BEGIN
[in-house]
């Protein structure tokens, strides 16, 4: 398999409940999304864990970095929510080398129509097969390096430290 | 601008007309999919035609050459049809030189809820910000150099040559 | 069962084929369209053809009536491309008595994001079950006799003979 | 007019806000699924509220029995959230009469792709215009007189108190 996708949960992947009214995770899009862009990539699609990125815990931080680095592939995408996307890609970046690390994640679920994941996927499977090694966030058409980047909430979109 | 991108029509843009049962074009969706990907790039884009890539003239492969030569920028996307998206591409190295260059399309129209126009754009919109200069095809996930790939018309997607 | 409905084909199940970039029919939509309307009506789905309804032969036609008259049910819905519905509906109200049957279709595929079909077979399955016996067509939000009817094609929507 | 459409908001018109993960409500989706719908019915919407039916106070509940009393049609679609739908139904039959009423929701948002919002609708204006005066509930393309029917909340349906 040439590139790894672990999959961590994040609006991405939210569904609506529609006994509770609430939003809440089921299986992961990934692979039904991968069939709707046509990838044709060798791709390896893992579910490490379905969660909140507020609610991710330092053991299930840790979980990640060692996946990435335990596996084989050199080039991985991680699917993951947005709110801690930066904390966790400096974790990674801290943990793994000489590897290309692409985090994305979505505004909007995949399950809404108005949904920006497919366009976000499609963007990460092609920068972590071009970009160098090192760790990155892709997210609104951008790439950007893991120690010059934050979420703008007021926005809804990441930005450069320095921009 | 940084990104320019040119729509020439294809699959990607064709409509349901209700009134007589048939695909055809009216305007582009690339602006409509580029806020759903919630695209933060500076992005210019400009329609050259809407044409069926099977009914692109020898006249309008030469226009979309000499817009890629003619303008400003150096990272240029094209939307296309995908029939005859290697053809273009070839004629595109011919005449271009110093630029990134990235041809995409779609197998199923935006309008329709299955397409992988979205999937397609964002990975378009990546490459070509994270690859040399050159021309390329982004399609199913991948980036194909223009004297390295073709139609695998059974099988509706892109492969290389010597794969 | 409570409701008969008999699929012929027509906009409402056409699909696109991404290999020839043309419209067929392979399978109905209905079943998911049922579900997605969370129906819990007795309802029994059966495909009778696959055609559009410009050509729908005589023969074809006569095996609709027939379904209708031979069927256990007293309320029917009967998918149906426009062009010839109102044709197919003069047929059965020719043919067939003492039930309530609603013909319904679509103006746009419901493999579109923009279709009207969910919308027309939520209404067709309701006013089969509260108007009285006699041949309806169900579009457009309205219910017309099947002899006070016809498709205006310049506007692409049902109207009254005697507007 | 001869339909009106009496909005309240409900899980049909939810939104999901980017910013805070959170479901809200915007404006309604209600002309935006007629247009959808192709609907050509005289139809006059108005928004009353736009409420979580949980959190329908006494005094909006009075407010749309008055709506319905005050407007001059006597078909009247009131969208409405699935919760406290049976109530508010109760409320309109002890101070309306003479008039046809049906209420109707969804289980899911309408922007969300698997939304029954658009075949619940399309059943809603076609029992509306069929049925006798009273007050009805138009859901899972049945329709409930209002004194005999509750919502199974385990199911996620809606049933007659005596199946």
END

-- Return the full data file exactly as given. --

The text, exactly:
[in-house]
């Protein structure tokens, strides 16, 4: 398999409940999304864990970095929510080398129509097969390096430290 | 601008007309999919035609050459049809030189809820910000150099040559 | 069962084929369209053809009536491309008595994001079950006799003979 | 007019806000699924509220029995959230009469792709215009007189108190 996708949960992947009214995770899009862009990539699609990125815990931080680095592939995408996307890609970046690390994640679920994941996927499977090694966030058409980047909430979109 | 991108029509843009049962074009969706990907790039884009890539003239492969030569920028996307998206591409190295260059399309129209126009754009919109200069095809996930790939018309997607 | 409905084909199940970039029919939509309307009506789905309804032969036609008259049910819905519905509906109200049957279709595929079909077979399955016996067509939000009817094609929507 | 459409908001018109993960409500989706719908019915919407039916106070509940009393049609679609739908139904039959009423929701948002919002609708204006005066509930393309029917909340349906 040439590139790894672990999959961590994040609006991405939210569904609506529609006994509770609430939003809440089921299986992961990934692979039904991968069939709707046509990838044709060798791709390896893992579910490490379905969660909140507020609610991710330092053991299930840790979980990640060692996946990435335990596996084989050199080039991985991680699917993951947005709110801690930066904390966790400096974790990674801290943990793994000489590897290309692409985090994305979505505004909007995949399950809404108005949904920006497919366009976000499609963007990460092609920068972590071009970009160098090192760790990155892709997210609104951008790439950007893991120690010059934050979420703008007021926005809804990441930005450069320095921009 | 940084990104320019040119729509020439294809699959990607064709409509349901209700009134007589048939695909055809009216305007582009690339602006409509580029806020759903919630695209933060500076992005210019400009329609050259809407044409069926099977009914692109020898006249309008030469226009979309000499817009890629003619303008400003150096990272240029094209939307296309995908029939005859290697053809273009070839004629595109011919005449271009110093630029990134990235041809995409779609197998199923935006309008329709299955397409992988979205999937397609964002990975378009990546490459070509994270690859040399050159021309390329982004399609199913991948980036194909223009004297390295073709139609695998059974099988509706892109492969290389010597794969 | 409570409701008969008999699929012929027509906009409402056409699909696109991404290999020839043309419209067929392979399978109905209905079943998911049922579900997605969370129906819990007795309802029994059966495909009778696959055609559009410009050509729908005589023969074809006569095996609709027939379904209708031979069927256990007293309320029917009967998918149906426009062009010839109102044709197919003069047929059965020719043919067939003492039930309530609603013909319904679509103006746009419901493999579109923009279709009207969910919308027309939520209404067709309701006013089969509260108007009285006699041949309806169900579009457009309205219910017309099947002899006070016809498709205006310049506007692409049902109207009254005697507007 | 001869339909009106009496909005309240409900899980049909939810939104999901980017910013805070959170479901809200915007404006309604209600002309935006007629247009959808192709609907050509005289139809006059108005928004009353736009409420979580949980959190329908006494005094909006009075407010749309008055709506319905005050407007001059006597078909009247009131969208409405699935919760406290049976109530508010109760409320309109002890101070309306003479008039046809049906209420109707969804289980899911309408922007969300698997939304029954658009075949619940399309059943809603076609029992509306069929049925006798009273007050009805138009859901899972049945329709409930209002004194005999509750919502199974385990199911996620809606049933007659005596199946």